Tax Tips For Investors & Entrepreneurs

1. Set up a corporation: The tax rate on the first $25,000 of retained profits is only 22%. You can set up a medical expense reimbursement plan for yourself without including employees. Your corporation can own and claim depreciation deductions on your car. Even if you're in business part-time, you can set up a tax sheltered savings plan.

2. Work a swap of products or services at every opportunity. Both you and the other guy will save a lot in taxes. Neither of you will have as much recorded profit on a swap transaction. Hence less tax.

3. Avoid employees: Have your work done by self-employed, independent contractors and save on Social Security taxes, unemployment taxes, and Workman s Compensation Insurance.

4. If you carry and inventory use the L.I.F.O. (Last-in First-out) method of valuing your inventory. Your nondeductible inventory will consist of the oldest items bought before price increases, and you will be deducting the highest priced materials of merchandise.

5. If you are trying to sell stock or are going to invest in a small corporation, ask your tax advisor about the special Section 1224 Election. If the corporation goes under, the investor can deduct up to $50,000 against ordinary income and if it succeeds he gets a capital gain when he sells out.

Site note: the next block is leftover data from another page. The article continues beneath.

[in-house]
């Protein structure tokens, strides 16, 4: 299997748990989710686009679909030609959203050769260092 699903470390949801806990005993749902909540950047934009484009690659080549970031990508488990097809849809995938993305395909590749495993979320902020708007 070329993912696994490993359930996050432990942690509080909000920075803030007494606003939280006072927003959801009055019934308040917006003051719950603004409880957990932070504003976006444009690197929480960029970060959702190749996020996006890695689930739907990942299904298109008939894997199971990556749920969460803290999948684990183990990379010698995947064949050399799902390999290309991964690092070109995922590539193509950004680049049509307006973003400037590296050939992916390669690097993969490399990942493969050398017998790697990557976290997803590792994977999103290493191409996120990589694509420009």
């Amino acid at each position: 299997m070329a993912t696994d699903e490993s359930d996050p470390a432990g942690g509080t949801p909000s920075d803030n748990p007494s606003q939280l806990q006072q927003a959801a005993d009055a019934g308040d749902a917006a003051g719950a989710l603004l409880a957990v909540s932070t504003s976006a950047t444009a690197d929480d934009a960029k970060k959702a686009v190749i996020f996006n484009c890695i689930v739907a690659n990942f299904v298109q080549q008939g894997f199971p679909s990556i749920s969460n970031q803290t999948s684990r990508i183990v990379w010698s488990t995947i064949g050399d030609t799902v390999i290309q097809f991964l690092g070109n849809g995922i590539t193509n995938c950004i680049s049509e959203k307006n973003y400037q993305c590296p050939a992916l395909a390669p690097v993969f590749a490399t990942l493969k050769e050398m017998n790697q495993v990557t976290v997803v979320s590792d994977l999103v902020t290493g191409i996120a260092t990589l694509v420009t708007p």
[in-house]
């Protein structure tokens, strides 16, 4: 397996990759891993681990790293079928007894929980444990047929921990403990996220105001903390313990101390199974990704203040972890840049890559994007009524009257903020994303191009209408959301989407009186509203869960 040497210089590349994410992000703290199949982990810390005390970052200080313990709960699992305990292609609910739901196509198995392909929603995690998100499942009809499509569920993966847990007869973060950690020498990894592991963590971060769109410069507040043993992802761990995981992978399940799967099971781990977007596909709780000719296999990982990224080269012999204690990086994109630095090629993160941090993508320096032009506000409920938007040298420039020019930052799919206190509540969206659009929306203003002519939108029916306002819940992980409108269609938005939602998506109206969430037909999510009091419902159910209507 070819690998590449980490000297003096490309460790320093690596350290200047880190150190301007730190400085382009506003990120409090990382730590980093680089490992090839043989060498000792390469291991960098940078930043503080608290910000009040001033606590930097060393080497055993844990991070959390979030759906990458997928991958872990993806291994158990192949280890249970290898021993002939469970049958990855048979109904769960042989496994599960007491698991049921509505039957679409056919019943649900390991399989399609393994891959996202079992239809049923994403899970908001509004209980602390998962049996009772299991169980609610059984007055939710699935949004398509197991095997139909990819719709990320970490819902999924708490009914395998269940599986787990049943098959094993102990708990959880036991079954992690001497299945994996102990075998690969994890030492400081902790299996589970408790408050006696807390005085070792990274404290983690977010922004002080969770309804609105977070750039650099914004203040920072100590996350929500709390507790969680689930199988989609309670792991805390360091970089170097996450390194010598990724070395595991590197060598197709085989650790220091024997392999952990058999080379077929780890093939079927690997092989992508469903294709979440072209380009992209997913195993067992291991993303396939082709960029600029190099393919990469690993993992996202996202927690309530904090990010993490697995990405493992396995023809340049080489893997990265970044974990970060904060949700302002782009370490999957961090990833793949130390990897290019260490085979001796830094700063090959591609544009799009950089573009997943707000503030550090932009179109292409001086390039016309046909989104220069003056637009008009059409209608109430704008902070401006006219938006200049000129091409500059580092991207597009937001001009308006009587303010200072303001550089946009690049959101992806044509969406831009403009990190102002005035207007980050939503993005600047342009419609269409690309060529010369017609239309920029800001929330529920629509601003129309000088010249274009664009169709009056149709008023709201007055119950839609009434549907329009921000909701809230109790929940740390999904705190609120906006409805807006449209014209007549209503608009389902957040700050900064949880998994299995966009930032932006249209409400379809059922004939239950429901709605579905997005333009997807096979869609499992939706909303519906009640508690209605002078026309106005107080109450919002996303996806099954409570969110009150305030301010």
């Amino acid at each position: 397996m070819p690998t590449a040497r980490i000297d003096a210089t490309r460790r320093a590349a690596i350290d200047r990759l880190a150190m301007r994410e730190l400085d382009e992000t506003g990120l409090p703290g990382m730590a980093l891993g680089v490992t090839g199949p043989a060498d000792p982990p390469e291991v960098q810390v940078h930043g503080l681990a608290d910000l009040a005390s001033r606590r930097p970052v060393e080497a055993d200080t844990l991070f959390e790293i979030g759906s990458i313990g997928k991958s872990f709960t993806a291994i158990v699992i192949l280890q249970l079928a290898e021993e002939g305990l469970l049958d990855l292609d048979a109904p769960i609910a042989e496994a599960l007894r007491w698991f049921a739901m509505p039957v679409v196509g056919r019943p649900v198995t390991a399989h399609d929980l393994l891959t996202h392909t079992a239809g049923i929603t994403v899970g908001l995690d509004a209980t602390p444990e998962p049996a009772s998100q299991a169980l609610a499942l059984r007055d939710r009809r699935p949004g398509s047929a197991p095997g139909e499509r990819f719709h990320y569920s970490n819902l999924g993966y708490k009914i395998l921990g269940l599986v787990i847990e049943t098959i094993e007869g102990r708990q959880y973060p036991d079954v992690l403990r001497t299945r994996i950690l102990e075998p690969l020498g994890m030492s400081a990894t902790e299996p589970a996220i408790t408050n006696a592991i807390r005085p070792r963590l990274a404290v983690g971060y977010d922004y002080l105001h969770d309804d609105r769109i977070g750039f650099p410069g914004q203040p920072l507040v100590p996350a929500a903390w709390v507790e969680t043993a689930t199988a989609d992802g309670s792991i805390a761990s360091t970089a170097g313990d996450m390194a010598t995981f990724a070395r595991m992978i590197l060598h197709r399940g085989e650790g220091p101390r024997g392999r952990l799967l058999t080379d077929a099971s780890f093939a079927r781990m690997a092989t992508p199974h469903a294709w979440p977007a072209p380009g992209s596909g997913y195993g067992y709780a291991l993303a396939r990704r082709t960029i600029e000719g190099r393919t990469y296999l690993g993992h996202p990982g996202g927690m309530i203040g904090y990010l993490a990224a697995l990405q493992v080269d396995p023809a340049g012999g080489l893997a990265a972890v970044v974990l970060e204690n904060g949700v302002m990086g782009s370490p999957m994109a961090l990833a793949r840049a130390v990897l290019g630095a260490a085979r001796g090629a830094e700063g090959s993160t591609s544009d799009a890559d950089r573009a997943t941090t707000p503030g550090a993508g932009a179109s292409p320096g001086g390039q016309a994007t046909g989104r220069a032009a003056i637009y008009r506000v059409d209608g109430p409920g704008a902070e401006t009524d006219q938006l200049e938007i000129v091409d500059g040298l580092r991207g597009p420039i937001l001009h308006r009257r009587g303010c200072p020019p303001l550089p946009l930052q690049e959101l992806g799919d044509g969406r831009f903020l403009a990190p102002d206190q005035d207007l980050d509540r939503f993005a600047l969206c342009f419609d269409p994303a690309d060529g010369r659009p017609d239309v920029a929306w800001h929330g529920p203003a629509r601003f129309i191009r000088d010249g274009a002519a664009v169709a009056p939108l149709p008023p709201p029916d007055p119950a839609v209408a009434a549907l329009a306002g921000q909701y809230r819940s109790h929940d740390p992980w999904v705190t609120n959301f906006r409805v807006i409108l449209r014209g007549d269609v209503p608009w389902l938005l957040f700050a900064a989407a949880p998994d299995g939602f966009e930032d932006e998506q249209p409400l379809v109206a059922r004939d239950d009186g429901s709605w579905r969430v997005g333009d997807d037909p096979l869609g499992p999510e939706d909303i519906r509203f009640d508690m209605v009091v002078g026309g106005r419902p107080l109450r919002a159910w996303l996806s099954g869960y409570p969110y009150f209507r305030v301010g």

6. To nail down a capital gain you must hold the property more than six months, not just six months. That one extra day can make a big difference.

7. Keep your eye on the new Pension Legislation being worked on in Congress. It's shaping up as a real bonanza for small business owners. Not only so you save on Federal Income Taxes, but you may save on Social Security Taxes, and you will usually save on State or City income taxes. Earnings on pension plan savings can accumulate free of tax until you draw them out.

8. Check with the local Federal Unemployment Office about hiring workers under the W.I.N. Program. You can get a tax credit of 20% of a qualified employees first years wages. It's a real steal.

9. You can accumulate up to $100,000 of profits (after paying a 22% tax on the first $25,000 per year) in a corporation and pay a tax on only half of the accumulated amount (by capital gains route) if you liquidate instead of paying yourself a salary of dividends. This is a very attractive pitch for investors in short term (5-10 years) ventures.

10. When in doubt, DEDUCT. The probability of an audit for small businesses with less than $30,000 is very low. Chances are your deduction will go through and even if it doesn't it will only cost you the tax you would have paid plus 6% of that tax. Just be sure you have a valid reason for the deduction. But, don t get caught on fraud charges, it isn't worth it.

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